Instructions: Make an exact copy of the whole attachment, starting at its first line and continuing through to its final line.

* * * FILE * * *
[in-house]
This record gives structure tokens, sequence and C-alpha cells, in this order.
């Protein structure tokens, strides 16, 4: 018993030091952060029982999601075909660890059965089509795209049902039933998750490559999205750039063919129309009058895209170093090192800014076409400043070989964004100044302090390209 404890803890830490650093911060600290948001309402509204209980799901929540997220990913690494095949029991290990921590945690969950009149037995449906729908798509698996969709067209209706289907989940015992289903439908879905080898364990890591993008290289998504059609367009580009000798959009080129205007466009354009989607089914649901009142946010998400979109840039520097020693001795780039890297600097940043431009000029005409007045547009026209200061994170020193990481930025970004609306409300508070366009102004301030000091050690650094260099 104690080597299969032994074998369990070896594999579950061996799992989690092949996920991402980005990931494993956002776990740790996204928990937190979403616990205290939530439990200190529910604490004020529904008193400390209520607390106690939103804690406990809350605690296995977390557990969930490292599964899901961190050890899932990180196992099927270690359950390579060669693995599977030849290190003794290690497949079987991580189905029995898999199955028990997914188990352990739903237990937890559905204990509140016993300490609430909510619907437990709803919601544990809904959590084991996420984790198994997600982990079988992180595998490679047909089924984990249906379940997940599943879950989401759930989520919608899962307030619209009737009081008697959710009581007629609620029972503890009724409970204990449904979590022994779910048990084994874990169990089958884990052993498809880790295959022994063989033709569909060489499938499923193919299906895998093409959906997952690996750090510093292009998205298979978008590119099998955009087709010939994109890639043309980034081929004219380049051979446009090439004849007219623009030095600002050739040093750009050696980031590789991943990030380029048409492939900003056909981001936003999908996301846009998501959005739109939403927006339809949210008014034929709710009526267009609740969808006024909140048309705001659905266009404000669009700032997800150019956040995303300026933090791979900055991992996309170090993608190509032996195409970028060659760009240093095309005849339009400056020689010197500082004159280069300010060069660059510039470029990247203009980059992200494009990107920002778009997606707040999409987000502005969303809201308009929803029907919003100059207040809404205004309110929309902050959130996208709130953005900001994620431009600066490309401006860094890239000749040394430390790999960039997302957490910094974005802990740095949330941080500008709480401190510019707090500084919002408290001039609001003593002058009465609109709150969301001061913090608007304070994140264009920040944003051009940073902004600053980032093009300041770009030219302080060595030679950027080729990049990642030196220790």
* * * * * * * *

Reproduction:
[in-house]
This record gives structure tokens, sequence and C-alpha cells, in this order.
């Protein structure tokens, strides 16, 4: 018993030091952060029982999601075909660890059965089509795209049902039933998750490559999205750039063919129309009058895209170093090192800014076409400043070989964004100044302090390209 404890803890830490650093911060600290948001309402509204209980799901929540997220990913690494095949029991290990921590945690969950009149037995449906729908798509698996969709067209209706289907989940015992289903439908879905080898364990890591993008290289998504059609367009580009000798959009080129205007466009354009989607089914649901009142946010998400979109840039520097020693001795780039890297600097940043431009000029005409007045547009026209200061994170020193990481930025970004609306409300508070366009102004301030000091050690650094260099 104690080597299969032994074998369990070896594999579950061996799992989690092949996920991402980005990931494993956002776990740790996204928990937190979403616990205290939530439990200190529910604490004020529904008193400390209520607390106690939103804690406990809350605690296995977390557990969930490292599964899901961190050890899932990180196992099927270690359950390579060669693995599977030849290190003794290690497949079987991580189905029995898999199955028990997914188990352990739903237990937890559905204990509140016993300490609430909510619907437990709803919601544990809904959590084991996420984790198994997600982990079988992180595998490679047909089924984990249906379940997940599943879950989401759930989520919608899962307030619209009737009081008697959710009581007629609620029972503890009724409970204990449904979590022994779910048990084994874990169990089958884990052993498809880790295959022994063989033709569909060489499938499923193919299906895998093409959906997952690996750090510093292009998205298979978008590119099998955009087709010939994109890639043309980034081929004219380049051979446009090439004849007219623009030095600002050739040093750009050696980031590789991943990030380029048409492939900003056909981001936003999908996301846009998501959005739109939403927006339809949210008014034929709710009526267009609740969808006024909140048309705001659905266009404000669009700032997800150019956040995303300026933090791979900055991992996309170090993608190509032996195409970028060659760009240093095309005849339009400056020689010197500082004159280069300010060069660059510039470029990247203009980059992200494009990107920002778009997606707040999409987000502005969303809201308009929803029907919003100059207040809404205004309110929309902050959130996208709130953005900001994620431009600066490309401006860094890239000749040394430390790999960039997302957490910094974005802990740095949330941080500008709480401190510019707090500084919002408290001039609001003593002058009465609109709150969301001061913090608007304070994140264009920040944003051009940073902004600053980032093009300041770009030219302080060595030679950027080729990049990642030196220790």